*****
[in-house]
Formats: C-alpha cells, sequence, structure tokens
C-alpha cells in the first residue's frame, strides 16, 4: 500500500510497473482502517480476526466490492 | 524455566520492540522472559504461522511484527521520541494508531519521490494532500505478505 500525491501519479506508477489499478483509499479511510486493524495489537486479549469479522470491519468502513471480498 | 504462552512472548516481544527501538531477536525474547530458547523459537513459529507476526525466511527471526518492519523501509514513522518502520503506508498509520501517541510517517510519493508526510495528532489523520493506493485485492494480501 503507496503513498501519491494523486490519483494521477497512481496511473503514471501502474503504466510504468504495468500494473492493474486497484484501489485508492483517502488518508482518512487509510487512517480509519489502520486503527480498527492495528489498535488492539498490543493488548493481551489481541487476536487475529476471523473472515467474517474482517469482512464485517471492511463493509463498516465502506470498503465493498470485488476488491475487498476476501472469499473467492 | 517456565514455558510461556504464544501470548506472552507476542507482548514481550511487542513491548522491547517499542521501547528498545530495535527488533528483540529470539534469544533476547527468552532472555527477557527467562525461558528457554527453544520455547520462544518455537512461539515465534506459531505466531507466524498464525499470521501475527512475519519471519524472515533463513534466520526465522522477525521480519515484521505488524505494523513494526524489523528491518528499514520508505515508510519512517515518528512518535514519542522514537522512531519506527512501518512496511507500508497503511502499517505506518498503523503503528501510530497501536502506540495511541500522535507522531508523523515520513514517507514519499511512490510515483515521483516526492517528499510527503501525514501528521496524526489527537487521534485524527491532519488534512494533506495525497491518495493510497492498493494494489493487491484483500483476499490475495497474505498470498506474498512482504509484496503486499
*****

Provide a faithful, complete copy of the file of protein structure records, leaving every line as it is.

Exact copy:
[in-house]
Formats: C-alpha cells, sequence, structure tokens
C-alpha cells in the first residue's frame, strides 16, 4: 500500500510497473482502517480476526466490492 | 524455566520492540522472559504461522511484527521520541494508531519521490494532500505478505 500525491501519479506508477489499478483509499479511510486493524495489537486479549469479522470491519468502513471480498 | 504462552512472548516481544527501538531477536525474547530458547523459537513459529507476526525466511527471526518492519523501509514513522518502520503506508498509520501517541510517517510519493508526510495528532489523520493506493485485492494480501 503507496503513498501519491494523486490519483494521477497512481496511473503514471501502474503504466510504468504495468500494473492493474486497484484501489485508492483517502488518508482518512487509510487512517480509519489502520486503527480498527492495528489498535488492539498490543493488548493481551489481541487476536487475529476471523473472515467474517474482517469482512464485517471492511463493509463498516465502506470498503465493498470485488476488491475487498476476501472469499473467492 | 517456565514455558510461556504464544501470548506472552507476542507482548514481550511487542513491548522491547517499542521501547528498545530495535527488533528483540529470539534469544533476547527468552532472555527477557527467562525461558528457554527453544520455547520462544518455537512461539515465534506459531505466531507466524498464525499470521501475527512475519519471519524472515533463513534466520526465522522477525521480519515484521505488524505494523513494526524489523528491518528499514520508505515508510519512517515518528512518535514519542522514537522512531519506527512501518512496511507500508497503511502499517505506518498503523503503528501510530497501536502506540495511541500522535507522531508523523515520513514517507514519499511512490510515483515521483516526492517528499510527503501525514501528521496524526489527537487521534485524527491532519488534512494533506495525497491518495493510497492498493494494489493487491484483500483476499490475495497474505498470498506474498512482504509484496503486499